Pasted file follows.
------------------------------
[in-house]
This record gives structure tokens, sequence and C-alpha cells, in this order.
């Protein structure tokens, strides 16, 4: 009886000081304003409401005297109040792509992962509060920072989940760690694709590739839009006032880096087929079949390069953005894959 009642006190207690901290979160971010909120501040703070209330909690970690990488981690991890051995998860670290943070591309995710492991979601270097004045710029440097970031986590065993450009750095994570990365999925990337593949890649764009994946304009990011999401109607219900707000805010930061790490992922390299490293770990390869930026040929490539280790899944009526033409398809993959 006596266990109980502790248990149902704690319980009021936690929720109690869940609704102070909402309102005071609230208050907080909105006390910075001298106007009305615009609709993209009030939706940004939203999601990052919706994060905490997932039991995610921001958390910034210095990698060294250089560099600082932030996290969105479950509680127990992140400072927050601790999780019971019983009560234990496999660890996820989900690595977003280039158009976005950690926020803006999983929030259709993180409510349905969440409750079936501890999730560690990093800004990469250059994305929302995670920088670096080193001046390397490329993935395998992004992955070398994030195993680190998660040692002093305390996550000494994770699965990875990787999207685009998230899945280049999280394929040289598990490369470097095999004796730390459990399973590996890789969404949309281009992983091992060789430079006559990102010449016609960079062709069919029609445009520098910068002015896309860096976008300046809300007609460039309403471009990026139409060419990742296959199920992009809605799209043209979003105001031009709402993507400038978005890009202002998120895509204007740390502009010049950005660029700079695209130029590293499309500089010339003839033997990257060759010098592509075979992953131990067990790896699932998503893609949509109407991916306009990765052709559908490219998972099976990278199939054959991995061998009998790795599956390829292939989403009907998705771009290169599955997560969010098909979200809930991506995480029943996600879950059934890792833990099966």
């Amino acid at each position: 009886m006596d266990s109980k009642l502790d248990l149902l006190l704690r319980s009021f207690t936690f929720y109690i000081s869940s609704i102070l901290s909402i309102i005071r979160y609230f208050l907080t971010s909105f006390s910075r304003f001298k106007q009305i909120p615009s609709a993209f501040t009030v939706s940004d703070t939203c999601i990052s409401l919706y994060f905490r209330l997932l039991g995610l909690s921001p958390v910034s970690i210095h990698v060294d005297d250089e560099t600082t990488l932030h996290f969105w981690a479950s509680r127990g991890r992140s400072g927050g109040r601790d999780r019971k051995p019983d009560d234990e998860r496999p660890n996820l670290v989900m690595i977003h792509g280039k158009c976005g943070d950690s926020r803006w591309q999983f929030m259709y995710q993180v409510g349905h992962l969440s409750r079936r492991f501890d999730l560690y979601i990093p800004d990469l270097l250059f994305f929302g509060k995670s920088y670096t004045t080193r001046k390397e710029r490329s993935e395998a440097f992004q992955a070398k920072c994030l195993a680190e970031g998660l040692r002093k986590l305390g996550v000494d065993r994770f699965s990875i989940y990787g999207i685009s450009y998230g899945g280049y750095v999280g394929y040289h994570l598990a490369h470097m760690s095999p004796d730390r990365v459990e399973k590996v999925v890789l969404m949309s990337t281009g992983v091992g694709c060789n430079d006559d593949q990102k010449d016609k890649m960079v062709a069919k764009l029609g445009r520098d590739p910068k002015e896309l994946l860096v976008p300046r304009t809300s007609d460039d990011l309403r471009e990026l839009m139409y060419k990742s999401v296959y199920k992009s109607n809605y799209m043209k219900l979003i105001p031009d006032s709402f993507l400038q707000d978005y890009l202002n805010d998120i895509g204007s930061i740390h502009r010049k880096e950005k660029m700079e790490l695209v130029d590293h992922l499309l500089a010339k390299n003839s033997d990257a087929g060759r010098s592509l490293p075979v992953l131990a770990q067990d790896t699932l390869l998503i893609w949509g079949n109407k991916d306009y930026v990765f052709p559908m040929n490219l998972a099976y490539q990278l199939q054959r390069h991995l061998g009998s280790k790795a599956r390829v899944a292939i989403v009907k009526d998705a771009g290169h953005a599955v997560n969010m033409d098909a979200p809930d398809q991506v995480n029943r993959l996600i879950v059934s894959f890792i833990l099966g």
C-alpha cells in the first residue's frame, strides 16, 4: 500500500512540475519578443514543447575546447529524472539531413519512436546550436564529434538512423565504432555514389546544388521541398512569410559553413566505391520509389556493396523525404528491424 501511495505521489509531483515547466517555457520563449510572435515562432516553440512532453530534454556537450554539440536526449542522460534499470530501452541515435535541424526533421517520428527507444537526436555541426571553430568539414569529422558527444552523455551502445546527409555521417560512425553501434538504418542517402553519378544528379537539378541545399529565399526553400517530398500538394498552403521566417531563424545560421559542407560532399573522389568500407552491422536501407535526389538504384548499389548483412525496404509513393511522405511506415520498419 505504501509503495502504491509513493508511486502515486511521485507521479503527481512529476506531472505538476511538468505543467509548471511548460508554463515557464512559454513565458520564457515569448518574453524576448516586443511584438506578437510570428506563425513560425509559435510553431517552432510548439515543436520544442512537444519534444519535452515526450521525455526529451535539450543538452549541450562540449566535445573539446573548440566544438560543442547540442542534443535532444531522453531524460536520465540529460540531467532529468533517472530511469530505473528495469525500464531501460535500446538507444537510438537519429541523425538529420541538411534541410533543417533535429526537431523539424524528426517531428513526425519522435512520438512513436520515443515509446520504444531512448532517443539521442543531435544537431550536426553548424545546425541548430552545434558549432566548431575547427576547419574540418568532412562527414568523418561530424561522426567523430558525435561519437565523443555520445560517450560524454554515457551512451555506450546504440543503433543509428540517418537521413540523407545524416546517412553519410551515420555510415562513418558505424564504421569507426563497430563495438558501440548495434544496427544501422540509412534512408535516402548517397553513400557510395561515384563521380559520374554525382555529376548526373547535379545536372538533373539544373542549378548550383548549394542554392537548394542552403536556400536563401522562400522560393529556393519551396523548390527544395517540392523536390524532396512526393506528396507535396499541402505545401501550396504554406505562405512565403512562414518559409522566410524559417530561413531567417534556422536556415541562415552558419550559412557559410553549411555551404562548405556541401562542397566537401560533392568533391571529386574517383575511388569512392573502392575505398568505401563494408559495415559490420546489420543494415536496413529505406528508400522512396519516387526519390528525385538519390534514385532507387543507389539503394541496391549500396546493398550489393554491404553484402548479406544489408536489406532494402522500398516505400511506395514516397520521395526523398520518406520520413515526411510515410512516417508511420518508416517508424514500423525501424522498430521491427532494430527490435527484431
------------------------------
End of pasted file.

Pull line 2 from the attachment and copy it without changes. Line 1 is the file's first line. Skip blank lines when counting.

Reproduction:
This record gives structure tokens, sequence and C-alpha cells, in this order.